4/22/15 Israel Independence Day
Israel celebrates its 67th birthday tonight. In a uniquely Israeli transition, the country goes from mourning to celebration in a matter of an hour. This year’s memorial services have been particularly poignant, with a new generation of soldiers being mourned; the soldiers who lost their lives in this past summer's war in Gaza. Memorial Day ceremonies throughout Israel are nothing like the saving-studded Memorial Day sales across the United States. Israel maintains a universal draft and reserve duty for almost all male citizens up to age 40. The annual memorial experience is solemnly observed by all – and not only during the 1 minute moments of silence in the evening and the following morning. President Riviln verbalized it best in his speech at the opening of the national day of mourning. The President shared that last summer, as he undertook what he described as his most difficult task as President (visiting all of the bereaved families), he realized that bereavement occurred in every part of the country; amongst every ethnic group, from North to South, from cities and towns, from Kibbutzim and Moshavim. To Israelis, Memorial Day is a sacred day of remembrance. But tonight it ends, and sadness is replaced with celebration – celebrating Israel’s 67 years.
At 67 years, Israel is no longer that young nation I knew in my youth. Of course, compared to the nations of Europe, Israel is a mere child --- even the US is 167 years older than the State of Israel. But the je ne sais quoi that characterizes a young country seems to be missing nowadays.
Israel has undergone a remarkable transformation in its 67 years. When the state was declared in 1948 it had a population of 600,000, and a per capita income of $3,000. The day the state was declared Prime Minister David Ben Gurion was alone among his close advisors in favoring the declaration – others feared the state would not survive the promised Arab onslaught. Israel’s only important export seemed to be Jaffa oranges. Israel would not likely have survived without the money that came first from World Jewry and then from the German and American governments in the forms of loans and grants. Today, Israel exports more than it imports, and its foreign reserve stands at over $80 billion. Israel is best known for its export of hi-tech; as the country where Apple, Google, Facebook, Microsoft , Intel (and almost every other hi-tech company worth mentioning) have R& D centers. Israel’s hi-tech industry is unparalleled in the world, matching the best work being done in Silicon Valley. The per capita income in the country is now almost $37,000.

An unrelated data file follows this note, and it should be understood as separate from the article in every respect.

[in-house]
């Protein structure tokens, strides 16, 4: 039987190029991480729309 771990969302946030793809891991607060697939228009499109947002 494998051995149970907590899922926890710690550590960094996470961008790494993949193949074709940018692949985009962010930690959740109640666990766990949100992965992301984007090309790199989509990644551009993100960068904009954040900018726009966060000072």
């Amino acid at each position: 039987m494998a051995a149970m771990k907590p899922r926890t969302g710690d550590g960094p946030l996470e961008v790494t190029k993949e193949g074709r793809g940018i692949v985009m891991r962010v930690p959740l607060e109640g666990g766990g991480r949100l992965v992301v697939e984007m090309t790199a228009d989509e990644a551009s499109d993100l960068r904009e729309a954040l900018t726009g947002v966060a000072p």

And yet despite all of these accomplishments, Israel remains a country at risk. Only nine months ago rockets were being fired at all of the major cities of the country – and for all its power the country could not stop them from being fired. Of course Israel’s technological abilities allowed it to develop the most sophisticated anti-missile system in the world and successfully intercept almost all of the missiles aimed at Israeli cities. Still, a few got through. Our tremendous technology physically protects both Israeli cities and many of our soldiers in the battlefield. However, despite that fact, Israel remains the only country in the world with multiple neighbors who call for its destruction. Despite being at officially at peace with two of its largest neighbors, Israel has self-proclaimed enemies on almost all of its borders (some of these are other countries but many are mostly groups such as Hezbollah in Lebanon and Hamas in Gaza.)
As I write these lines I am sitting across from a local High School holding its Memorial Day service in a park adjacent to the school; the park where I often work. After the siren’s blare is silenced, a memorial flame is lit, and memorial prayer is read. In the midst of the prayer the names of all the graduates of this very small high school (the Zeitlin school) who have died in Israel’s wars are read and list seems to go on and on forever(30 names in all), and then prayer ends. I look out at the crowd of students, on average 16 years old and realize that in their young lives Israel has lived through four small wars. Then I think of my much-longer life and realize that I have lived through so many more, including at least two wars in which the very existence of the state seemed threatened. A few yards away I spot two young mothers carrying their toddlers in their arms, as they stand in silence while the siren sounds. I wonder how many wars those toddlers live through.
Israel is 67 years old today. Israel is a country, not without its faults. Israel probably could have done more to bring about peace; it could treat migrant workers better; it probably could do a better job integrating its Arab minorities. I could go on – there is likely a whole list of things we could do better, as a nation. However, as I look back at the history of this small, pushy country and forward into the eyes of the high school students who will be joining the army in too short a period of time, I once again realize that almost all Israelis are united in one thing – hoping and praying that the number of soldiers we memorialize does not grow; that our children and grandchildren will not have to live the lives we have, enduring a war every few years. As memorial day quietly passes into Independence Day that is what the overwhelming majority of Israelis will be hoping for the peace that continues to allude us. Israelis, whatever their political view, know that the peaceful future we all hope for may not be in our hands. It takes two sides to make peace. Still, despite that fact, it is to live in peace that almost all Israelis will be united in hoping for as we celebrate.